Space has an important relationship to faith, but “space” does not automatically equal “church building.” I have served six congregations over 30+ years in ministry. Each was an established church which had moved into its current building as early as 1892 or as recently as 1985. Of those six churches, what if they were asked the question: “Is this location and building essential to this congregation’s ministry?” My answer would be yes for one building for sure – it sits in a strategic downtown location that serves a regional congregation and immediate, local mission needs. Another one…probably: it is on the main street of its community, next to the local library and adjacent to the heart of the community. Both of these congregations use their location to serve immediate needs in the community where even a re-location of a dozen blocks would isolate them from the people they serve.

The other four church spaces? They range from buildings in great shape to those with quite a bit of work ahead of them. There are good locations and locations that are hard to find, hard to get to, and marginal to the flow of the community. But none of them have a location or a space that is essential to their ministry and mission. There have been holy moments in those spaces. There are memories thick with the presence of God. But those holy moments, those thick memories – they are much more about the community that gathers and not essentially that place or that space.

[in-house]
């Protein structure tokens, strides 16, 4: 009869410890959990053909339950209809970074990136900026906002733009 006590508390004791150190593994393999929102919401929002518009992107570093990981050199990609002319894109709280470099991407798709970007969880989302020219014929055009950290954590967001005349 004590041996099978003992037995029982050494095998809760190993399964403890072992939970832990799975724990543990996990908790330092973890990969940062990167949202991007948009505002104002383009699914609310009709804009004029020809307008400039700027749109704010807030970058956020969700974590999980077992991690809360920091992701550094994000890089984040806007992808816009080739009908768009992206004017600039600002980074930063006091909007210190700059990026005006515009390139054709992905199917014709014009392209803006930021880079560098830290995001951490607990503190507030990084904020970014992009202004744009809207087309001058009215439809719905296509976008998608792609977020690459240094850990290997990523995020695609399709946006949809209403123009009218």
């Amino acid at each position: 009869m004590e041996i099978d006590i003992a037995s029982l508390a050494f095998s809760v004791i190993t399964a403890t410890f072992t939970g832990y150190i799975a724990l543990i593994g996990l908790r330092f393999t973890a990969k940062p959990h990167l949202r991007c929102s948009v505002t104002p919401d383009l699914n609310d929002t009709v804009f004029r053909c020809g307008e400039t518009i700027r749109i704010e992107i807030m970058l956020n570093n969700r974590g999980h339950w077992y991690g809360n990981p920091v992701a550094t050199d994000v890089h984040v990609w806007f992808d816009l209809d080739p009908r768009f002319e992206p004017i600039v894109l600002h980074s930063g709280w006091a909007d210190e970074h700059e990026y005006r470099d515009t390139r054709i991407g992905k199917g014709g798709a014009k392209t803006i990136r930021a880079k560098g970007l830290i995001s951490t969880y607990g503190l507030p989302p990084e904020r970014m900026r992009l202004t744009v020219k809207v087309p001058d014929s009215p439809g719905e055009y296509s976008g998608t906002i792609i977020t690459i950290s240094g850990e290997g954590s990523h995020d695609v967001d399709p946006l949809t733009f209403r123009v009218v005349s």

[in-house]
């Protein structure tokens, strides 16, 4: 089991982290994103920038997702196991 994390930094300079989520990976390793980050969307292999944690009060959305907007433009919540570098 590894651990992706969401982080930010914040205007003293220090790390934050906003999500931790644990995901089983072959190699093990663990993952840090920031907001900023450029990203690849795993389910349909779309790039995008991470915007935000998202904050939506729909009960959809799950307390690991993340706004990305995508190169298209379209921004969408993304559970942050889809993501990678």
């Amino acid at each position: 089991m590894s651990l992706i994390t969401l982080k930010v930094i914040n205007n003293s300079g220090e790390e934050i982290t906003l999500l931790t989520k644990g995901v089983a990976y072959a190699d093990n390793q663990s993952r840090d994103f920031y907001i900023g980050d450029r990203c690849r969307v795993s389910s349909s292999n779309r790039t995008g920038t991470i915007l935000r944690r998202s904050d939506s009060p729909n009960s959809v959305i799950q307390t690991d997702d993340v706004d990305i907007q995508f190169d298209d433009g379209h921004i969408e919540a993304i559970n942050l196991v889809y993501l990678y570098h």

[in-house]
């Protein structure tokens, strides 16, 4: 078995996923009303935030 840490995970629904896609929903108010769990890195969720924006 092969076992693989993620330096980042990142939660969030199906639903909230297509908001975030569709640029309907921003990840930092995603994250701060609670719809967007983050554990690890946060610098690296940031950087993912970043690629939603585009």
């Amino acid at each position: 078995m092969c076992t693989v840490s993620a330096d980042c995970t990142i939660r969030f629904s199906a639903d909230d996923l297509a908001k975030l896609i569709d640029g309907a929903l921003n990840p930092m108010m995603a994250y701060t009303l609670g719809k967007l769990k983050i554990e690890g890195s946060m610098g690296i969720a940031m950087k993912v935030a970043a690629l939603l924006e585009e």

A church building is a tool for ministry and mission.

A church building is a tool for ministry and mission.

For congregations that have a building, this needs to be a mantra for every proposal to “improve” or “renovate” or “modernize” parts of their space. It needs to be invoked during every building campaign. In those efforts, if there cannot be a straight line drawn between proposed plans about a church building and its impact on mission and on ministry, whatever that proposal is, it needs to be paused or stopped.

Earlier this year, at a conference about developing and cultivated resources for ministry, Arne Sorenson, Lutheran lay leader and CEO of Marriott, who has served “on more finance and building committees in my local congregation than I can count,” spoke of his concern about the “uneconomic buildings” that are hampering so many congregations. Sorenson noted two specific perils: uneconomic buildings prevented congregations from calling excellent pastors and compensating them fairly well, and they interfered with significant investment by congregations in their community through outreach and mission efforts.

Is the space – the location and building – that houses your congregation essential for your ministry and mission? Is your space – every bit of it – a tool for ministry and mission?

If the answer to either of these is maybe…or no…it is time to do a clear assessment of what your building gives you – and what it takes from you.

These are urgent times for the Church. There are many things that make effective mission and ministry difficult today. One of those should not include uneconomic buildings. Seriously, do you need to think about selling – or repurposing – your building?

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